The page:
Jobs tied to STEM fields are widely viewed as a major driver for economic growth. The federal government now spends more than $4 billion a year on education in these fields. The vast majority of this goes to support occupations requiring bachelor’s or more-advanced degrees. By contrast, community colleges receive little if any such aid.
Brookings researcher Jonathan Rothwell says this ignores a huge number of STEM jobs that don’t require a four-year college degree.
“It’s a much, much more diverse group of occupations. It includes installation, maintenance, repair workers. It includes construction and extraction workers, in particular. And many of these jobs, in fact 50% of STEM jobs, while still requiring a very high level of knowledge, do not require a bachelor’s degree. Typically, they require some sort of post-secondary education, either a certificate or an associate’s degree.”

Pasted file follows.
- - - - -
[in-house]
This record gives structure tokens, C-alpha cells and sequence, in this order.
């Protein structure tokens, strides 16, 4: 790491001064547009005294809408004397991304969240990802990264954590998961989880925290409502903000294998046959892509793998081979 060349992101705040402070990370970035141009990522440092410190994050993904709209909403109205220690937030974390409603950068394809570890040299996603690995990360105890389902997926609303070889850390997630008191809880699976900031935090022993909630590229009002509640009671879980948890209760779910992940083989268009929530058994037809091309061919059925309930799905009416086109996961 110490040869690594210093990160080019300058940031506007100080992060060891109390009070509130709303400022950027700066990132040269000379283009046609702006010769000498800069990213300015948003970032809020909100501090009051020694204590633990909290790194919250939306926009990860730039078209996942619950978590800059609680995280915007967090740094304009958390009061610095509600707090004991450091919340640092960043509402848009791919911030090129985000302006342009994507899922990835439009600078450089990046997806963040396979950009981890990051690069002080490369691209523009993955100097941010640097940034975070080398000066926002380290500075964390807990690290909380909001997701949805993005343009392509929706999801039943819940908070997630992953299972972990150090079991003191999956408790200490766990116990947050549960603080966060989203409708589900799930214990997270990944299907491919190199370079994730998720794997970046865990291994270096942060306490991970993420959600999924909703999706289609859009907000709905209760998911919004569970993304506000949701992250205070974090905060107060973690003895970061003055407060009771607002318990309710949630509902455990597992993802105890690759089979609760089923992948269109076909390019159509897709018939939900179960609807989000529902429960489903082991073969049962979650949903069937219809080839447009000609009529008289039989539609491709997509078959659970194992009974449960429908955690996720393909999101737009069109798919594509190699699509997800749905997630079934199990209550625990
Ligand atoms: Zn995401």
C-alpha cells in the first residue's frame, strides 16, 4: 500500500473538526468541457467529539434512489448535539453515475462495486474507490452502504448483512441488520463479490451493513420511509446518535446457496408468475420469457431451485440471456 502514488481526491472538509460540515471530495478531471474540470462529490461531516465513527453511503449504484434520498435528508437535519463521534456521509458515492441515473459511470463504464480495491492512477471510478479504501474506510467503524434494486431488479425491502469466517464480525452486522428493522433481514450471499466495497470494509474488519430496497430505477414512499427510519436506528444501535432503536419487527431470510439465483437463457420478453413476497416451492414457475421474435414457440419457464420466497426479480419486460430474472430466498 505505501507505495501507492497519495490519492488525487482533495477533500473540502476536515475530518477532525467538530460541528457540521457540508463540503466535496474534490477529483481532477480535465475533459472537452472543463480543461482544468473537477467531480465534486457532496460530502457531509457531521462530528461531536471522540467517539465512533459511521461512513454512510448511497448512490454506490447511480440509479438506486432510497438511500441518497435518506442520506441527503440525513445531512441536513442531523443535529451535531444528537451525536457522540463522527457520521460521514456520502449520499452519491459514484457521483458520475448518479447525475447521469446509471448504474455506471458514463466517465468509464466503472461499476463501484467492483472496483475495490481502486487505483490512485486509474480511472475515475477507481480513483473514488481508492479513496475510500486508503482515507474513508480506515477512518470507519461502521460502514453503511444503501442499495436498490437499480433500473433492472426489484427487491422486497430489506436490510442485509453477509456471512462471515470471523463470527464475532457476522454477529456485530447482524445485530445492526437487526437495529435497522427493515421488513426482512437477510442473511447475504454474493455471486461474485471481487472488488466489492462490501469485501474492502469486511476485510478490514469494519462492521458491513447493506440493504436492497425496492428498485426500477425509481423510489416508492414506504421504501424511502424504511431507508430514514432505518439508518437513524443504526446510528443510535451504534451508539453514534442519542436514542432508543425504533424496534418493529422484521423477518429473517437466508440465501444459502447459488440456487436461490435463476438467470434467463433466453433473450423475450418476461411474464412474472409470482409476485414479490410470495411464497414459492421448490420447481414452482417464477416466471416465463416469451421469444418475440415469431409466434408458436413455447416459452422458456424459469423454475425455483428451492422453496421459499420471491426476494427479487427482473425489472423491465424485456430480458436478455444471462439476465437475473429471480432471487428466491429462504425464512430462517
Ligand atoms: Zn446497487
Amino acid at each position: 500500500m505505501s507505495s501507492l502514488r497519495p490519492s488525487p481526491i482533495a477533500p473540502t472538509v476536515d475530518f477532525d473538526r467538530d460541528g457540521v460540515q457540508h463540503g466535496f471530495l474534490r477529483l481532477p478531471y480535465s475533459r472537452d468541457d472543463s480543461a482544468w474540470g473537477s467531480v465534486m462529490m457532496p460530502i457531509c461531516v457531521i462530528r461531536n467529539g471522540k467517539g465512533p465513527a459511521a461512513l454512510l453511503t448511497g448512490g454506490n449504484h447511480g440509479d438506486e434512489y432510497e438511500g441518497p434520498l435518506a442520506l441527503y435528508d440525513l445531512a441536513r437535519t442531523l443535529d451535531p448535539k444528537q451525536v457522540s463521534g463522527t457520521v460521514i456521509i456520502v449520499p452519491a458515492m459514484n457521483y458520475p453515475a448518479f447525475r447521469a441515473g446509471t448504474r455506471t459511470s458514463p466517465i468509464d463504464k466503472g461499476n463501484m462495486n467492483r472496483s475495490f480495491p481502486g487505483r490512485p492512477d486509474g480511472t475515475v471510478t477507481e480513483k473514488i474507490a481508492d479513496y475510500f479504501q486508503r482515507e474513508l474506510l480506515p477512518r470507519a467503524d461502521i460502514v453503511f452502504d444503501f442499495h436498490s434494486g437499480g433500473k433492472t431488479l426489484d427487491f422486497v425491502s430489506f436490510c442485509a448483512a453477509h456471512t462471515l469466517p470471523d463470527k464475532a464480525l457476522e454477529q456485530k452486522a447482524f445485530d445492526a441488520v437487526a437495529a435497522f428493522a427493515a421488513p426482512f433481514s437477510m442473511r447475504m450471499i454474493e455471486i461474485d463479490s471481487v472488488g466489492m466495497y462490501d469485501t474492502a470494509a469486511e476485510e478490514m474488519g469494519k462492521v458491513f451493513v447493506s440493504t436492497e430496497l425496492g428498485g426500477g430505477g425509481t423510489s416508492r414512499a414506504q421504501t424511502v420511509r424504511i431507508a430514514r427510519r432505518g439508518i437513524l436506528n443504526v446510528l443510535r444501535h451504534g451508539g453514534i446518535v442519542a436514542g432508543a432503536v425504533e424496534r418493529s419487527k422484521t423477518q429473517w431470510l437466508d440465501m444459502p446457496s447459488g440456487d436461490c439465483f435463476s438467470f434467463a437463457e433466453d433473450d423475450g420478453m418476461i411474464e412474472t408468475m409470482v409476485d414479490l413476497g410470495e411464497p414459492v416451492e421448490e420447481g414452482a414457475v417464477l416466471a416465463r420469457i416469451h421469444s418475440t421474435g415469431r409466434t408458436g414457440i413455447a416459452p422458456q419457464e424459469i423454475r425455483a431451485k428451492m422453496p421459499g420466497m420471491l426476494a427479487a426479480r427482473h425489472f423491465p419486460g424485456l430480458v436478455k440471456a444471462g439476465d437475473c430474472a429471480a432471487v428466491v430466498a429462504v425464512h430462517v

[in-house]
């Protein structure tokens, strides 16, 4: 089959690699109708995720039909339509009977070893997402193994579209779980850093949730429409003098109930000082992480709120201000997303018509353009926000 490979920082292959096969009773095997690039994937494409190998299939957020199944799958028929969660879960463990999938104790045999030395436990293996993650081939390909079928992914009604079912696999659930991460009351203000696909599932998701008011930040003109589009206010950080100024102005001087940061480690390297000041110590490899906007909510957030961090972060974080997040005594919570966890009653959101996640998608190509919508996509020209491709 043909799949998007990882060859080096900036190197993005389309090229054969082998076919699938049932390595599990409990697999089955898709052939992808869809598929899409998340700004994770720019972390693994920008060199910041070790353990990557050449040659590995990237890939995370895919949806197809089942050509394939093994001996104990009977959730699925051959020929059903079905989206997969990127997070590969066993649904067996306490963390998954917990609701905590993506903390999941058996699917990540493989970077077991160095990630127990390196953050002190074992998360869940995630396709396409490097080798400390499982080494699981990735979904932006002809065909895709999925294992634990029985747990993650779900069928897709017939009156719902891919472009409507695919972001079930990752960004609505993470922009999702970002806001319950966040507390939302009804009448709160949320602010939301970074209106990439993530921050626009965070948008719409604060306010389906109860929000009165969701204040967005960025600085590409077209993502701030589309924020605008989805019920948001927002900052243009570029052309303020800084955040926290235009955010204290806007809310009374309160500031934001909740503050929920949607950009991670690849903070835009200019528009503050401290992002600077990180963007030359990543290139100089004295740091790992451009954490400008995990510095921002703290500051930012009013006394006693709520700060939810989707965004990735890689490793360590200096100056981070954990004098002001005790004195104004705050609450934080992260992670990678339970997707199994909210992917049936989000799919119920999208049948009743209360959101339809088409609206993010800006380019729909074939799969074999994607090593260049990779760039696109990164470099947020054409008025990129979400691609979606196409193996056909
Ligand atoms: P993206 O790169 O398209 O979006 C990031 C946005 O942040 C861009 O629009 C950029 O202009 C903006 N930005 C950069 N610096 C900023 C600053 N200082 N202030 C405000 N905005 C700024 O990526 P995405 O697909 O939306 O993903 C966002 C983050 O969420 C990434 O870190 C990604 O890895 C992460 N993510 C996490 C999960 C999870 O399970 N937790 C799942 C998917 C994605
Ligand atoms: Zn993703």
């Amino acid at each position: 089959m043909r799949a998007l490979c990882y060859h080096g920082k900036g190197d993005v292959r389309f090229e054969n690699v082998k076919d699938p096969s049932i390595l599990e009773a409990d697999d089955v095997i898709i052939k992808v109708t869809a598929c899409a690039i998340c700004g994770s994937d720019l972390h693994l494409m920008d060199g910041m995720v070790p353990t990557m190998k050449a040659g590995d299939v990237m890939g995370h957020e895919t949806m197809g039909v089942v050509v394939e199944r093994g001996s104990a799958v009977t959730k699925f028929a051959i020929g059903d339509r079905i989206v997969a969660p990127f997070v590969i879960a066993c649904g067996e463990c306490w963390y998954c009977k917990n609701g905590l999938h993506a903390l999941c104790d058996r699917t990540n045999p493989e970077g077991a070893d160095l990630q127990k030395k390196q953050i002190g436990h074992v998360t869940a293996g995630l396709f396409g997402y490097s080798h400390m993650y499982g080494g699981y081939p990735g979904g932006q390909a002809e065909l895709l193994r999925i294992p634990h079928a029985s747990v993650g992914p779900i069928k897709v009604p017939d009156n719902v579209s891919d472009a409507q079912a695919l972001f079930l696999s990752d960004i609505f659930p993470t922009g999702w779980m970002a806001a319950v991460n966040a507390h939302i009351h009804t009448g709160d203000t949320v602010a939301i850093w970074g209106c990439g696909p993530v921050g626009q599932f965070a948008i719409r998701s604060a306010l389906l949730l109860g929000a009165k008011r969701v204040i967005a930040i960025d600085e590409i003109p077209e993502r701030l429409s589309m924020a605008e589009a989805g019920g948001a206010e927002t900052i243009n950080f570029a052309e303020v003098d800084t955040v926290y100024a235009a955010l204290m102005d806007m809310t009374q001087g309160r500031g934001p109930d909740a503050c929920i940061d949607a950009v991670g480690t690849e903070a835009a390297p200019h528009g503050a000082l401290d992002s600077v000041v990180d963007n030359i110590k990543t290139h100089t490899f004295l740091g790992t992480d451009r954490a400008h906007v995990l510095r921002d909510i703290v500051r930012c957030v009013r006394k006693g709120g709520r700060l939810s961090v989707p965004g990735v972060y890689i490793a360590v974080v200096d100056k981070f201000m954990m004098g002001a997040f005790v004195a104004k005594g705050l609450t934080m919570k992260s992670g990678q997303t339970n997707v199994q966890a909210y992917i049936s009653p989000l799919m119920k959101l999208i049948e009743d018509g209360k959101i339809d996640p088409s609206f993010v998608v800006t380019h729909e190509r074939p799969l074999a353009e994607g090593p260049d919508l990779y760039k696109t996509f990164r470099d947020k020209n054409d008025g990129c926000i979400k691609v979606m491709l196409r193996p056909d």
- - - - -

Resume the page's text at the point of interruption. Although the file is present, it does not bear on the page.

The report finds Houston has the sixth-greatest concentration of STEM jobs of any U.S. metro area.